By Professor John Crump
Kampala Market _GP_low res (640x480)

Meat market. Photo: Gerard Prinsen

The World Health Organization (WHO) Foodborne Diseases Epidemiology Group (FERG) has just published its much-anticipated first estimates of the global burden of disease related to contaminated food. The findings are startling: every year foodborne diseases cause one in 10 people worldwide to fall ill, 33 million healthy life years to be lost and 420,000 deaths, with a third of these among children less than five years of age.

I had the privilege of serving as FERG Resource Advisor on invasive Salmonella infections for the group working on bacterial, protozoal, and viral diseases.

This assignment presented an interesting methodological challenge, as burden of disease efforts typically start with the number of illnesses and deaths associated with a particular syndrome grouping or ‘envelope,’ and then assign these illnesses and deaths to individual pathogens causing that syndrome. In that respect, the diarrhoeal disease ‘envelope’ was the logical starting point for FERG.

However, illnesses and deaths due to some foodborne diseases like invasive Salmonella infections, including typhoid and paratyphoid fevers and invasive nontyphoidal Salmonella disease, as well as brucellosis and listeriosis, present with fever rather than diarrhoea.

Febrile illnesses

Furthermore, there is no syndrome grouping or ‘envelope’ for febrile illnesses in the current global burden of diseases framework.

Instead, we had to take another approach, involving finding pathogen-specific studies of disease incidence, complications and deaths, and develop methods for extrapolating these data to parts of the world where such data were not available.

We had undertaken such efforts previously for typhoid and paratyphoid fevers. However, because nontyphoidal Salmonella disease presents primarily as a diarrhoea disease in industrialised countries, the frequently fatal invasive form of the disease so common among children in Africa and HIV-infected adults had been overlooked.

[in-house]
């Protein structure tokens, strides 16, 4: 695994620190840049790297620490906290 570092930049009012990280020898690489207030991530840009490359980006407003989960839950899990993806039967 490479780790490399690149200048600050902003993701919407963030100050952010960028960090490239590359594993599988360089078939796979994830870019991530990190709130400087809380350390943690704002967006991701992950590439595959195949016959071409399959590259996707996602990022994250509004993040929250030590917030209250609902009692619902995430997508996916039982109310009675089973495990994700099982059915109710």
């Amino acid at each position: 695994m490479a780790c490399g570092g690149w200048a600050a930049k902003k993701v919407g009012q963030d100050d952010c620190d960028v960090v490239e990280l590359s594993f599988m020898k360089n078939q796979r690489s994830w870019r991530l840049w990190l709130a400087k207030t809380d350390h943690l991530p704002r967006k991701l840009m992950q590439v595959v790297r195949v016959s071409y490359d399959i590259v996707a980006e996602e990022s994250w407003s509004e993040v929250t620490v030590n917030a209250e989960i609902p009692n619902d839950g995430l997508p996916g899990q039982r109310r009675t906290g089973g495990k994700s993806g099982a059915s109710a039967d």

Consequently, we made the first estimate of the global burden of invasive nontyphoidal Salmonella disease earlier this year. We found that approximately 3.4 million cases of invasive nontyphoidal Salmonella disease occurred in 2010 and, with the sobering case fatality ratio of 20%, there were approximately 681,000 deaths.

Although the WHO FERG estimate only includes cases of invasive nontyphoidal Salmonella disease thought to be transmitted by food and not associated with HIV-infection, it is gratifying that a major killer of African children can now be recognised in the global accounting of causes of illness and death. This is the first step in making the case for investments in prevention and treatment. (Waterborne transmission is likely to be important too, but modes of transmission have not been well studied in Africa.)

In an effort to support disease control efforts and improve opportunities for meat producers, the Livestock, Livelihood, and Health project called Hazards Associated with Zoonotic enteric pathogens in Emerging Livestock meat pathways (HAZEL) is attempting to understand how nontyphoidal Salmonella and Campylobacter move through meat production from the farm to retailers in Tanzania.

The project is coming to the end of its first year of activities. During the coming two years we hope to shed new light on these pathogens in meat production in East Africa and make a contribution to eventually addressing these important infections.

Professor John Crump is the inaugural McKinlay Chair of Global Health at the Dunedin School of Medicine, University of Otago.


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